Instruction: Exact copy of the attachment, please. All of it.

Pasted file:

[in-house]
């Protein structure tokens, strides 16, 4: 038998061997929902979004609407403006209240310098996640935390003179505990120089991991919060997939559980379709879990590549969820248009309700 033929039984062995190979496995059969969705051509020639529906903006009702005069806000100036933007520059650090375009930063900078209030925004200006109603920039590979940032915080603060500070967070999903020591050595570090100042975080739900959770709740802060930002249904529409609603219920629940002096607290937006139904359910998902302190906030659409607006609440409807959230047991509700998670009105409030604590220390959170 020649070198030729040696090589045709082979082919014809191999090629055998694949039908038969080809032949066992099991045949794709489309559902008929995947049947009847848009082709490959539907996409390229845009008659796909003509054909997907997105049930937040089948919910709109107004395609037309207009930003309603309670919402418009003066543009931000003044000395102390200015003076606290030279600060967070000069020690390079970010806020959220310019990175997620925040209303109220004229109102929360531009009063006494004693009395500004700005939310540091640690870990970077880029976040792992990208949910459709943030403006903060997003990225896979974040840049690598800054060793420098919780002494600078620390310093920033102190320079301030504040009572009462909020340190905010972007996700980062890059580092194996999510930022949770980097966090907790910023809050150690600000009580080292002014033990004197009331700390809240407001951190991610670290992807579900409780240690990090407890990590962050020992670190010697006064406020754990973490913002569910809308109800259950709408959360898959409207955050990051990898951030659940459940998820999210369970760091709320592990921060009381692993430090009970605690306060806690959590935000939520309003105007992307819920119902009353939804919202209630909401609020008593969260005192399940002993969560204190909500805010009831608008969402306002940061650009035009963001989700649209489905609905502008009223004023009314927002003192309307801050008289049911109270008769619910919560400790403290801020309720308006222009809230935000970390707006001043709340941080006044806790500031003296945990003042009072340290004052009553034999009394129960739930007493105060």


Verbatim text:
[in-house]
């Protein structure tokens, strides 16, 4: 038998061997929902979004609407403006209240310098996640935390003179505990120089991991919060997939559980379709879990590549969820248009309700 033929039984062995190979496995059969969705051509020639529906903006009702005069806000100036933007520059650090375009930063900078209030925004200006109603920039590979940032915080603060500070967070999903020591050595570090100042975080739900959770709740802060930002249904529409609603219920629940002096607290937006139904359910998902302190906030659409607006609440409807959230047991509700998670009105409030604590220390959170 020649070198030729040696090589045709082979082919014809191999090629055998694949039908038969080809032949066992099991045949794709489309559902008929995947049947009847848009082709490959539907996409390229845009008659796909003509054909997907997105049930937040089948919910709109107004395609037309207009930003309603309670919402418009003066543009931000003044000395102390200015003076606290030279600060967070000069020690390079970010806020959220310019990175997620925040209303109220004229109102929360531009009063006494004693009395500004700005939310540091640690870990970077880029976040792992990208949910459709943030403006903060997003990225896979974040840049690598800054060793420098919780002494600078620390310093920033102190320079301030504040009572009462909020340190905010972007996700980062890059580092194996999510930022949770980097966090907790910023809050150690600000009580080292002014033990004197009331700390809240407001951190991610670290992807579900409780240690990090407890990590962050020992670190010697006064406020754990973490913002569910809308109800259950709408959360898959409207955050990051990898951030659940459940998820999210369970760091709320592990921060009381692993430090009970605690306060806690959590935000939520309003105007992307819920119902009353939804919202209630909401609020008593969260005192399940002993969560204190909500805010009831608008969402306002940061650009035009963001989700649209489905609905502008009223004023009314927002003192309307801050008289049911109270008769619910919560400790403290801020309720308006222009809230935000970390707006001043709340941080006044806790500031003296945990003042009072340290004052009553034999009394129960739930007493105060």